LAKE PLACID - The North Elba Town Council discussed the details of a biodigester project March 11, deciding to finalize a contract with the New York State Energy Research and Development Authority and discussed selecting a company to build it.
The anaerobic digester, once built, will covert organic waste like food scraps into renewable biogas for electricity, liquid fertilizer and compost - and possibly heat a greenhouse.
Lake Placid High School science teacher Tammy Morgan has been working on the project since 2011. It would be the first of its kind in the United States, according to her. Anaerobic digesters are more commonly used in the agriculture industry, not for a community's food waste.
Morgan worked with the Adirondack North Country Association to get the project paid for through a grant from NYSERDA.
"It's important to remember that ... when we got this award, there are nine (ANCA) projects that are also part of this award," Morgan said. "The sooner we hammer out what NYSERDA needs to get the contract and we have a signed contract ... it's kind of dependent on all nine of us."
Morgan said she would want to see the town go with a smaller digester at first and then, sometime later when the project grows, add a second digester.
"People will want to do it because it makes so much sense and saves so much money," Morgan said. "Rather than building it really huge in the beginning, I think it would be better to have two."
Morgan estimates that once the digester is completed, it will divert 900 tons of food waste yearly from landfills and produce enough electricity to power around 27 homes. This will save the town money in fees from sending garbage to landfills and also extend the life of landfills. The digester would be located at the North Elba Transfer Station in Lake Placid.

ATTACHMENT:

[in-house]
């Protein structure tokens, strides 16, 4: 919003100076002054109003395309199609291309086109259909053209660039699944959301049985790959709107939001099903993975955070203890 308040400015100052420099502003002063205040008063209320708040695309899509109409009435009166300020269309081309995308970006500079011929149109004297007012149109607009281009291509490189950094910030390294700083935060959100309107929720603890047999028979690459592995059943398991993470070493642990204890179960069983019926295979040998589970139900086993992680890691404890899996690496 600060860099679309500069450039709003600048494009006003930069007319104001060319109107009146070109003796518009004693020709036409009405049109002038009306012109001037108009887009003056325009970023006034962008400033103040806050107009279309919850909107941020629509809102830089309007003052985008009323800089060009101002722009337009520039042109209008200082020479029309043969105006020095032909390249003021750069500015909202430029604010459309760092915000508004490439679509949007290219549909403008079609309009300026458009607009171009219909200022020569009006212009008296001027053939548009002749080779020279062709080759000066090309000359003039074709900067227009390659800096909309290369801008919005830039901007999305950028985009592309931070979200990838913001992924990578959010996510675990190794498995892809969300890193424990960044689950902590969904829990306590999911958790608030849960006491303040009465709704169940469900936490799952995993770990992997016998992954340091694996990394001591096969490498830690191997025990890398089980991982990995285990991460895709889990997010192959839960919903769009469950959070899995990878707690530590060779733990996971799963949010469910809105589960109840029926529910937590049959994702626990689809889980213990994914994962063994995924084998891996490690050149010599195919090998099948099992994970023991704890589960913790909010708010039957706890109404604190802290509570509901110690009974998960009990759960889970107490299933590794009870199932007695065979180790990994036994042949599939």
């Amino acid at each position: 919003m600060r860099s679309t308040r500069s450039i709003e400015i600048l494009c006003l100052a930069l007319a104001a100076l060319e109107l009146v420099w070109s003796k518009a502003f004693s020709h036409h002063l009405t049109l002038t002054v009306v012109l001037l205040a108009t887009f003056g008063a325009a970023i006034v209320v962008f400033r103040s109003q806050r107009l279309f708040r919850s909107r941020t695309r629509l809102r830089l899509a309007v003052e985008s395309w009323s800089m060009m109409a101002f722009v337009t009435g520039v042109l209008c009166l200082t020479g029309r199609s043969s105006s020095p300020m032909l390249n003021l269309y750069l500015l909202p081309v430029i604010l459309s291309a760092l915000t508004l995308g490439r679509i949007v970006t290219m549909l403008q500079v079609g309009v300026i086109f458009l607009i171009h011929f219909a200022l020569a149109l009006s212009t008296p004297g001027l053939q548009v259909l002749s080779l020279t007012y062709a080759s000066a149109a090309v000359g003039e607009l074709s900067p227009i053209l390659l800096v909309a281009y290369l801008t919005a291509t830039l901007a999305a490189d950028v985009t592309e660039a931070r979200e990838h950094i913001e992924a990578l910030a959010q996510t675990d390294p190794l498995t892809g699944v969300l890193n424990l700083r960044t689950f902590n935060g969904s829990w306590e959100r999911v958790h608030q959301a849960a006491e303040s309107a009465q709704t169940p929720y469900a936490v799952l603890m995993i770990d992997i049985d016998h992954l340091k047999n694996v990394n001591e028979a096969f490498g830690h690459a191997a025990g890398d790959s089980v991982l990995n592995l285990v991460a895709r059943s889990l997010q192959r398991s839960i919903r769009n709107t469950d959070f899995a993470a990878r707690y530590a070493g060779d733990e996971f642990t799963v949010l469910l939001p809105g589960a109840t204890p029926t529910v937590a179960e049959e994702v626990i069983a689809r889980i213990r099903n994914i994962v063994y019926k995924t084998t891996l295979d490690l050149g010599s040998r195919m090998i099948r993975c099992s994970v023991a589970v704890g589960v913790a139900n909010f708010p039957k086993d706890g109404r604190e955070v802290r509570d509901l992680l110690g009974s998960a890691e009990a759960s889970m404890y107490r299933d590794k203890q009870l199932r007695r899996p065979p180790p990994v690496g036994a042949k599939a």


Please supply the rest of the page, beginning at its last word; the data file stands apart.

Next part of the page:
"It's huge," town Councilman Jack Favro said. "This is going to be great for the community."
Morgan said the project will have all the necessary materials to grow food in a greenhouse.
"The ultimate goal here is we are already starting to put grants together to produce a greenhouse right there on that site," Morgan said. "The advantage of a greenhouse is that you would have the potential to make this a money maker.
"We have energy to produce electricity," she added. "Heat from the burning process could easily heat the greenhouse.
"It could be hydroponic growing or raised beds, it could be either/or, whatever model is the best for us."
Choosing a company
Several companies submitted bids to build the biodigester.
"From the list of vendors, only Highmark (Renewables) and BIOFerm firm put together proposals tailored to those specifications," Morgan said. "We want to process just primarily food waste, and our target volume is 900 tons."
Morgan said Highmark Renewable is experienced with agricultural and food waste.
"One thing about Highmark is they have a really strong agricultural background," she said.
Nevertheless, Morgan thought BIOFerm, a company that has locations in Vermont and Wisconsin, is the better choice.
"I think what puts BIOFerm ahead in this race is they have experience in the state," Morgan said. "They quoted New York state regulations on every piece and part of the project.
"I personally feel that BIOFerm has the stronger program, so if I had to make a recommendation right now, I would chose them."
Morgan said it's important to get back to one of the companies soon to get the biodigester built in the three-year time frame.
"If they know we have the intentions of going with them, then they could start working on their next steps," Morgan said.
The town board will make a decision once it asks Supervisor Roby Politi and Councilman Jay Rand, who were both absent from the March 11 meeting.